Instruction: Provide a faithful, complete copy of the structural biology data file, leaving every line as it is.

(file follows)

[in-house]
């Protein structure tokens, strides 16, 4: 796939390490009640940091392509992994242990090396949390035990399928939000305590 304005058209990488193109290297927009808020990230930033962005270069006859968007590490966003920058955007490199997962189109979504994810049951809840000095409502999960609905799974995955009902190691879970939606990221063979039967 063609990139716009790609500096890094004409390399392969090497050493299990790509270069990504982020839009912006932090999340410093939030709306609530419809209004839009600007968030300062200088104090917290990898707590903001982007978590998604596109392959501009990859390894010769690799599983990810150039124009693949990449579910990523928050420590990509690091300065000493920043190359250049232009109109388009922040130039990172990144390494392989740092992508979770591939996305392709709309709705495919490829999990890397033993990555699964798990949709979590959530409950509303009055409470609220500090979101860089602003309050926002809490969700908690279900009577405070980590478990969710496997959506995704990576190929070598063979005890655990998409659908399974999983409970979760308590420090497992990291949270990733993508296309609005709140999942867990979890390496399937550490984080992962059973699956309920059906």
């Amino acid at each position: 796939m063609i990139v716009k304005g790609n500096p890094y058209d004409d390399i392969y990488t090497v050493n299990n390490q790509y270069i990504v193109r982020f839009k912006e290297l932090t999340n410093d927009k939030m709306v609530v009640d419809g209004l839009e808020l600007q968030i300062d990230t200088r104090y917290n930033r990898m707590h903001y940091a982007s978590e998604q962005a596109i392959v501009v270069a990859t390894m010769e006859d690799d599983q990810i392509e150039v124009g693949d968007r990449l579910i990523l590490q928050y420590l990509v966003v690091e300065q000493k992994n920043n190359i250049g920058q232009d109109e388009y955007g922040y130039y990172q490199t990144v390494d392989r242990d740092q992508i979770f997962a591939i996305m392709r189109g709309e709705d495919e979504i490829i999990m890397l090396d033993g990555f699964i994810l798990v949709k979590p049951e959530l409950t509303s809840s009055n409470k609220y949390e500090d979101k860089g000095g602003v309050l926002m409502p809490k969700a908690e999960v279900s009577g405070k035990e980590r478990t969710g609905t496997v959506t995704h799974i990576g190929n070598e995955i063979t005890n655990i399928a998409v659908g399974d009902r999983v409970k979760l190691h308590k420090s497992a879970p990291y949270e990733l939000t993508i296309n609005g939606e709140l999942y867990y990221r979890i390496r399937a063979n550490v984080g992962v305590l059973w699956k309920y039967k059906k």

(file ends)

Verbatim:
[in-house]
């Protein structure tokens, strides 16, 4: 796939390490009640940091392509992994242990090396949390035990399928939000305590 304005058209990488193109290297927009808020990230930033962005270069006859968007590490966003920058955007490199997962189109979504994810049951809840000095409502999960609905799974995955009902190691879970939606990221063979039967 063609990139716009790609500096890094004409390399392969090497050493299990790509270069990504982020839009912006932090999340410093939030709306609530419809209004839009600007968030300062200088104090917290990898707590903001982007978590998604596109392959501009990859390894010769690799599983990810150039124009693949990449579910990523928050420590990509690091300065000493920043190359250049232009109109388009922040130039990172990144390494392989740092992508979770591939996305392709709309709705495919490829999990890397033993990555699964798990949709979590959530409950509303009055409470609220500090979101860089602003309050926002809490969700908690279900009577405070980590478990969710496997959506995704990576190929070598063979005890655990998409659908399974999983409970979760308590420090497992990291949270990733993508296309609005709140999942867990979890390496399937550490984080992962059973699956309920059906």
């Amino acid at each position: 796939m063609i990139v716009k304005g790609n500096p890094y058209d004409d390399i392969y990488t090497v050493n299990n390490q790509y270069i990504v193109r982020f839009k912006e290297l932090t999340n410093d927009k939030m709306v609530v009640d419809g209004l839009e808020l600007q968030i300062d990230t200088r104090y917290n930033r990898m707590h903001y940091a982007s978590e998604q962005a596109i392959v501009v270069a990859t390894m010769e006859d690799d599983q990810i392509e150039v124009g693949d968007r990449l579910i990523l590490q928050y420590l990509v966003v690091e300065q000493k992994n920043n190359i250049g920058q232009d109109e388009y955007g922040y130039y990172q490199t990144v390494d392989r242990d740092q992508i979770f997962a591939i996305m392709r189109g709309e709705d495919e979504i490829i999990m890397l090396d033993g990555f699964i994810l798990v949709k979590p049951e959530l409950t509303s809840s009055n409470k609220y949390e500090d979101k860089g000095g602003v309050l926002m409502p809490k969700a908690e999960v279900s009577g405070k035990e980590r478990t969710g609905t496997v959506t995704h799974i990576g190929n070598e995955i063979t005890n655990i399928a998409v659908g399974d009902r999983v409970k979760l190691h308590k420090s497992a879970p990291y949270e990733l939000t993508i296309n609005g939606e709140l999942y867990y990221r979890i390496r399937a063979n550490v984080g992962v305590l059973w699956k309920y039967k059906k």